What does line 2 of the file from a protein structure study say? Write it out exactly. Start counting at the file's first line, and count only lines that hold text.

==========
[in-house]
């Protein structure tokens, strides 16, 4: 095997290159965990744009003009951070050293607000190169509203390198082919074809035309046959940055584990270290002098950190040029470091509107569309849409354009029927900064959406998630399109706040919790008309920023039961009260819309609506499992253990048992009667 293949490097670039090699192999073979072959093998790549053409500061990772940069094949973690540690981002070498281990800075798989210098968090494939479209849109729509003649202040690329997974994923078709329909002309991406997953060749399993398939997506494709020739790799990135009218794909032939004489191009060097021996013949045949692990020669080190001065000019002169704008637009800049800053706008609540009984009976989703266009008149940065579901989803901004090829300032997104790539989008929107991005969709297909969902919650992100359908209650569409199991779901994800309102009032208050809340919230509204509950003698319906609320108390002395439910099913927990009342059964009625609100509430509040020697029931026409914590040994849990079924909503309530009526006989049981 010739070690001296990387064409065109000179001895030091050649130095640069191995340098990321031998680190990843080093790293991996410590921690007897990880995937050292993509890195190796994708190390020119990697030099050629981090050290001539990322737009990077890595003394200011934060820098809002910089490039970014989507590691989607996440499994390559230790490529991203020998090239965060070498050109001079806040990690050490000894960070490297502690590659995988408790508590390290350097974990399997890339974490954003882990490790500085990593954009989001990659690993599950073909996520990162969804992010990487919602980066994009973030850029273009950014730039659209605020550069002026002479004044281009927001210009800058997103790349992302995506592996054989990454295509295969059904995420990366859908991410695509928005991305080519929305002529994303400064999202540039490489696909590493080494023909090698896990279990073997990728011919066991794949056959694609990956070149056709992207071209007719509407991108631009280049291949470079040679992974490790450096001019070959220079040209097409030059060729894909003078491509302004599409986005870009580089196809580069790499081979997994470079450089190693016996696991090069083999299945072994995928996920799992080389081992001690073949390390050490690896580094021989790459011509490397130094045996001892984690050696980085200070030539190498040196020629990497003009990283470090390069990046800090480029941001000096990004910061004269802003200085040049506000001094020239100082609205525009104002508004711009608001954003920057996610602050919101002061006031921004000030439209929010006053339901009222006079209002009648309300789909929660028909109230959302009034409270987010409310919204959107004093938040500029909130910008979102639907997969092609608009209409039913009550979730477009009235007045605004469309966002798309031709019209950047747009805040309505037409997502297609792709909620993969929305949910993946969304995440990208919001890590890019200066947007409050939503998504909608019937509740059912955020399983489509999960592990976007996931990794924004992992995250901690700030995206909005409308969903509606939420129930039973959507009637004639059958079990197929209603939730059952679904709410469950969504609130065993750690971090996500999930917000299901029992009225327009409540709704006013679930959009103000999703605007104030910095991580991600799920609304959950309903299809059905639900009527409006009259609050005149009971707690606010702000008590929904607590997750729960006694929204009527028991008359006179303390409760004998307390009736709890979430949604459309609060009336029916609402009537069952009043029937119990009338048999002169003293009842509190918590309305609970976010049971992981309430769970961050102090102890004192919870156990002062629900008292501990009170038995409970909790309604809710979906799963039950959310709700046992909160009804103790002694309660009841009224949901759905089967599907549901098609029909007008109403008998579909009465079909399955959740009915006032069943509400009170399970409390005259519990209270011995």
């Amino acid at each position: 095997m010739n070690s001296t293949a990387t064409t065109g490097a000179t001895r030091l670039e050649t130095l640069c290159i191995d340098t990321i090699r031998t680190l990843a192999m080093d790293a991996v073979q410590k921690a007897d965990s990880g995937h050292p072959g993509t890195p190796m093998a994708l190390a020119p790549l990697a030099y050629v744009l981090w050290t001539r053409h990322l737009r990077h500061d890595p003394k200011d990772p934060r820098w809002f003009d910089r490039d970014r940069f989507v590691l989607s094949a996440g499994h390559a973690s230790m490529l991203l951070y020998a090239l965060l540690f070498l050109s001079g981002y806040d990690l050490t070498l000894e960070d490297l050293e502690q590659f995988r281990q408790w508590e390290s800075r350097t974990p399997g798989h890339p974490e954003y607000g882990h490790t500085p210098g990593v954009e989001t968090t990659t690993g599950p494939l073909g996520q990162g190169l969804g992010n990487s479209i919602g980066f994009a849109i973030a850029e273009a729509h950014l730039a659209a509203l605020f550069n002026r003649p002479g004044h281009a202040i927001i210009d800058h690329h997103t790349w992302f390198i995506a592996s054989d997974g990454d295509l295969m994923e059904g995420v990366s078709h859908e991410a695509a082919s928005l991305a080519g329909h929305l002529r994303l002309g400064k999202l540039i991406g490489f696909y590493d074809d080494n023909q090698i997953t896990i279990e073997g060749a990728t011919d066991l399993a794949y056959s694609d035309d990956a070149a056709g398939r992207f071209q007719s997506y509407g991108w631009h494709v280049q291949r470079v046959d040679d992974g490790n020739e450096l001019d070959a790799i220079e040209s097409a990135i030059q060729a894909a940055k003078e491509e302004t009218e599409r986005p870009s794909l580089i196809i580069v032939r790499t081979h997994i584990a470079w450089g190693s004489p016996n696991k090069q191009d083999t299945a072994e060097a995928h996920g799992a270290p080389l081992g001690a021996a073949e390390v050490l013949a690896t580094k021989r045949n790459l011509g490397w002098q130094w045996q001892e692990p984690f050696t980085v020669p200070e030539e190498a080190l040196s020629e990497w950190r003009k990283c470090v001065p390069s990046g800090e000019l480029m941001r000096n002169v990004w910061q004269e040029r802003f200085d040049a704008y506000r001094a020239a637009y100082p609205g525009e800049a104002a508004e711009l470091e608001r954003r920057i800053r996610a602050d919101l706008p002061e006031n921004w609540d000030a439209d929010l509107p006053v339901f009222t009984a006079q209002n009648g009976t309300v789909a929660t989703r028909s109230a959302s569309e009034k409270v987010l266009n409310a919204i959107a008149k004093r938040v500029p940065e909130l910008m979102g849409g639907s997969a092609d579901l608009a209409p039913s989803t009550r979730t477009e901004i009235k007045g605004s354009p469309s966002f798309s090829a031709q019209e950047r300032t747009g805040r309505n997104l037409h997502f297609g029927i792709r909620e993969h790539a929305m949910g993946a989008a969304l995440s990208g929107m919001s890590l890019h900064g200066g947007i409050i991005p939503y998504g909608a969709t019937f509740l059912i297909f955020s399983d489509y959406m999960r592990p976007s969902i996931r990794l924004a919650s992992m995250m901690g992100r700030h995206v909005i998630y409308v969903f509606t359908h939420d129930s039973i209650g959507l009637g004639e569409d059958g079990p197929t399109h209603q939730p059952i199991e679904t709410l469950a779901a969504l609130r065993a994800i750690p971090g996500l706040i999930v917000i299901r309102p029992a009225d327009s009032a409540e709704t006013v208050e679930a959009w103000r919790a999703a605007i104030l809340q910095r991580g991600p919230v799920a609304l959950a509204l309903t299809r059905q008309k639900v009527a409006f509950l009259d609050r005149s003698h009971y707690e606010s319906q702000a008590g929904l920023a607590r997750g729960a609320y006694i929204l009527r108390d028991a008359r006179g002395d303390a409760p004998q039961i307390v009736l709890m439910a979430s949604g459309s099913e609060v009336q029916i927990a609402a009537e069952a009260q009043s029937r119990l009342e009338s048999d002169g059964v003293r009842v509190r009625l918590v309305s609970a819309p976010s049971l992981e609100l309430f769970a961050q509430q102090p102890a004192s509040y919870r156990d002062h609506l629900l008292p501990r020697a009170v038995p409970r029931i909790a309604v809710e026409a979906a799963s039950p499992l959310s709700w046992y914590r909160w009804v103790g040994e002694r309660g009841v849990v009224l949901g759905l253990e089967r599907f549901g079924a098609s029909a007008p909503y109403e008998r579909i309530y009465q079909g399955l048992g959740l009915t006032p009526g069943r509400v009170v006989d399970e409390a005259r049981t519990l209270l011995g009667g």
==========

């Protein structure tokens, strides 16, 4: 095997290159965990744009003009951070050293607000190169509203390198082919074809035309046959940055584990270290002098950190040029470091509107569309849409354009029927900064959406998630399109706040919790008309920023039961009260819309609506499992253990048992009667 293949490097670039090699192999073979072959093998790549053409500061990772940069094949973690540690981002070498281990800075798989210098968090494939479209849109729509003649202040690329997974994923078709329909002309991406997953060749399993398939997506494709020739790799990135009218794909032939004489191009060097021996013949045949692990020669080190001065000019002169704008637009800049800053706008609540009984009976989703266009008149940065579901989803901004090829300032997104790539989008929107991005969709297909969902919650992100359908209650569409199991779901994800309102009032208050809340919230509204509950003698319906609320108390002395439910099913927990009342059964009625609100509430509040020697029931026409914590040994849990079924909503309530009526006989049981 010739070690001296990387064409065109000179001895030091050649130095640069191995340098990321031998680190990843080093790293991996410590921690007897990880995937050292993509890195190796994708190390020119990697030099050629981090050290001539990322737009990077890595003394200011934060820098809002910089490039970014989507590691989607996440499994390559230790490529991203020998090239965060070498050109001079806040990690050490000894960070490297502690590659995988408790508590390290350097974990399997890339974490954003882990490790500085990593954009989001990659690993599950073909996520990162969804992010990487919602980066994009973030850029273009950014730039659209605020550069002026002479004044281009927001210009800058997103790349992302995506592996054989990454295509295969059904995420990366859908991410695509928005991305080519929305002529994303400064999202540039490489696909590493080494023909090698896990279990073997990728011919066991794949056959694609990956070149056709992207071209007719509407991108631009280049291949470079040679992974490790450096001019070959220079040209097409030059060729894909003078491509302004599409986005870009580089196809580069790499081979997994470079450089190693016996696991090069083999299945072994995928996920799992080389081992001690073949390390050490690896580094021989790459011509490397130094045996001892984690050696980085200070030539190498040196020629990497003009990283470090390069990046800090480029941001000096990004910061004269802003200085040049506000001094020239100082609205525009104002508004711009608001954003920057996610602050919101002061006031921004000030439209929010006053339901009222006079209002009648309300789909929660028909109230959302009034409270987010409310919204959107004093938040500029909130910008979102639907997969092609608009209409039913009550979730477009009235007045605004469309966002798309031709019209950047747009805040309505037409997502297609792709909620993969929305949910993946969304995440990208919001890590890019200066947007409050939503998504909608019937509740059912955020399983489509999960592990976007996931990794924004992992995250901690700030995206909005409308969903509606939420129930039973959507009637004639059958079990197929209603939730059952679904709410469950969504609130065993750690971090996500999930917000299901029992009225327009409540709704006013679930959009103000999703605007104030910095991580991600799920609304959950309903299809059905639900009527409006009259609050005149009971707690606010702000008590929904607590997750729960006694929204009527028991008359006179303390409760004998307390009736709890979430949604459309609060009336029916609402009537069952009043029937119990009338048999002169003293009842509190918590309305609970976010049971992981309430769970961050102090102890004192919870156990002062629900008292501990009170038995409970909790309604809710979906799963039950959310709700046992909160009804103790002694309660009841009224949901759905089967599907549901098609029909007008109403008998579909009465079909399955959740009915006032069943509400009170399970409390005259519990209270011995």